Christians shouldn’t fear AI, they should partner with it

Since the launch of ChatGPT 3 in the fall of 2022, panic over artificial intelligence (AI) has been in the air and it’s easy to succumb to the negative hype. Renowned inventors, business leaders and AI experts are signing letters and penning op-eds about how this spells doomsday for humanity. Governments are joining the fray by calling for new regulations.

However, Christians don’t need to join this frenzy of worry. In fact, they should feel just the opposite and have more reason than others to be hopeful about AI.

Christians should know AI has been around for a long time, that AI has a long way to go before it reaches anything close to a general, human-like intelligence, and no matter what, their faith gives them a foundation of hope and security.

AI has been a term since the 1950s and AI tools have been deployed ever since. We use them in our daily lives now with voice assistants, email spam filters, TV show recommendations, and so much more.

What’s new now are these large language models, or LLMs, made famous and accessible by OpenAI’s ChatGPT in November 2022. The capabilities of ChatGPT caught many analysts by surprise and prompted the panicked discourse about what could come next.

However, what will likely come next is what has come before: achieving human-level intelligence in a computer proves more difficult than imagined. With each milestone surpassed by computers from early chatbots like ELIZA in 1964 to Deep Blue’s chess victory in 1997 and AlphaGo in 2017, there has been dialogue that this is the moment that ushers in the dawn of human-level computing intelligence. Yet that remained elusive then and will remain the case for a while.

For the Christian who believes in God-designed intelligence, this should provide a good reason for worship and awe. Despite all our advances in designing silicon-based “intelligence,” the architecture and capabilities of human and animal nervous systems reflects the amazing detail

God has infused into us as human beings. As we learn more about intelligence through our own God-inspired creativity, we learn how complex it really is.

This is an opportunity to continually be surprised and awestruck by God’s creativity in designing humanity.

From this posture of awe can then come a posture of hope.

And a great place to look for a Christian to look for inspiration on AI comes from the Southern Baptist Convention (SBC).

It flew under the radar, but this summer the largest Protestant American denomination, The SBC, adopted a resolution on AI. The resolution outlines the fundamental truths Christians believe about God and humanity, the benefits and drawbacks of AI, and a series of statements about how the SBC will approach thinking about AI.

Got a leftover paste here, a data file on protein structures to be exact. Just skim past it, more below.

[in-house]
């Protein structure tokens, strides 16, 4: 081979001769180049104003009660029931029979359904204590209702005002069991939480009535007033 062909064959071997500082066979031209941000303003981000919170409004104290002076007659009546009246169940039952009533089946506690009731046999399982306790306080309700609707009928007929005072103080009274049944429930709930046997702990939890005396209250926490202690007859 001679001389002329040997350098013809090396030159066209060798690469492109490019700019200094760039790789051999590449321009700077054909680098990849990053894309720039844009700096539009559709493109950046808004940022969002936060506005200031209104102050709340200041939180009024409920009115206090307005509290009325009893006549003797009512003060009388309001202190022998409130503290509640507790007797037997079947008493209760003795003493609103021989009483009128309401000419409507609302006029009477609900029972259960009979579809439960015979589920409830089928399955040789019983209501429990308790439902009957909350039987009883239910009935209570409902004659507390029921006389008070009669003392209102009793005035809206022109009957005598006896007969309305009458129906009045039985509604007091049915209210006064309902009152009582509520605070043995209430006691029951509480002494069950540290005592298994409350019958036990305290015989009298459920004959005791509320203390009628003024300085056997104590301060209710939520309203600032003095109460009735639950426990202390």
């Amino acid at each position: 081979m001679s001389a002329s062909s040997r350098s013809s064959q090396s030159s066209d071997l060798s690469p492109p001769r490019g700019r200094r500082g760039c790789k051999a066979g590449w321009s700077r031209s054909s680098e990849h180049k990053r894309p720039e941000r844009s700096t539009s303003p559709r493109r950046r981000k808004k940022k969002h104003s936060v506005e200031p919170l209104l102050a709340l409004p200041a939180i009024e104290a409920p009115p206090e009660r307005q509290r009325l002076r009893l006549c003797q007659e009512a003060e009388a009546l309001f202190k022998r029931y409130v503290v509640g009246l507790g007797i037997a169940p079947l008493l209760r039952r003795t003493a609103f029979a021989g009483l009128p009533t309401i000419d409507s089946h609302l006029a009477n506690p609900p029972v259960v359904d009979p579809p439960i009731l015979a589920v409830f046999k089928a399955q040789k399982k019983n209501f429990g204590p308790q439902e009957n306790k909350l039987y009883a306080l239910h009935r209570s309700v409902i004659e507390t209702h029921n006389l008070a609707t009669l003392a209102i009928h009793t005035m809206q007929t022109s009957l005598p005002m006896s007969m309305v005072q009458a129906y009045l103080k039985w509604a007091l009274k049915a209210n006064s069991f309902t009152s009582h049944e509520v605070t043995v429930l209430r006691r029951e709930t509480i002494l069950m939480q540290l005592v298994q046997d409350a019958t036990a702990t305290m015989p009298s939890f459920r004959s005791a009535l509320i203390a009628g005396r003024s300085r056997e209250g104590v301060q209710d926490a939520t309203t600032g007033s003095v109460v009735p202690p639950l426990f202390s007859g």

Importantly, it strikes a great balance between the positive and negative use cases: “WHEREAS, AI and other emerging technologies afford us unprecedented opportunities for advancement across industries and throughout our societies, but may also have dangerous and dehumanizing outcomes if not utilized with godly wisdom and discernment.”

Often lost in the panicked discourse are the benefits that advances in AI can provide to all. LLMs are already being deployed by writers, analysts, and even fast-food drive-thrus. A future where we all have access to competent administrative assistants is basically here.

For understaffed churches, such systems will make administration far less costly and free up pastors and staff to focus on what only Christian humans can do: minister God’s love to other people.

Christians have a rich history of adopting new technologies and using them to spread God’s love. Writing things down from the Hebrew commandments and scriptures to the gospels and Paul’s letters and then sending those writings to others was all cutting-edge tech.

In more recent times, Christians have effectively used radio, television, the internet and smartphone apps to blanket the globe in the Good News. New iterations of AI have the same potential.

Finally, despite the benefits afforded by AI, Christians should have a default attitude of hope. As the SBC resolution says so well: “to engage them from a place of eschatological hope rather than uncritical embrace or fearful rejection.” And “That we affirm that God’s unchanging Word is more than sufficient for whatever ethical challenges, questions, and opportunities we may face today or in the future…”

Whether with current AI or the more advanced AI yet to come, Christians have the opportunity to present biblical and experiential truths to society in new profound ways.

They also have the opportunity to adopt these new technologies in their ministries, using them for building up Christ’s church on earth. No matter what happens though, the cosmic framework of God’s supremacy is the ultimate comfort.

CGO scholars and fellows frequently comment on a variety of topics for the popular press. The views expressed therein are those of the authors and do not necessarily reflect the views of the Center for Growth and Opportunity or the views of Utah State University.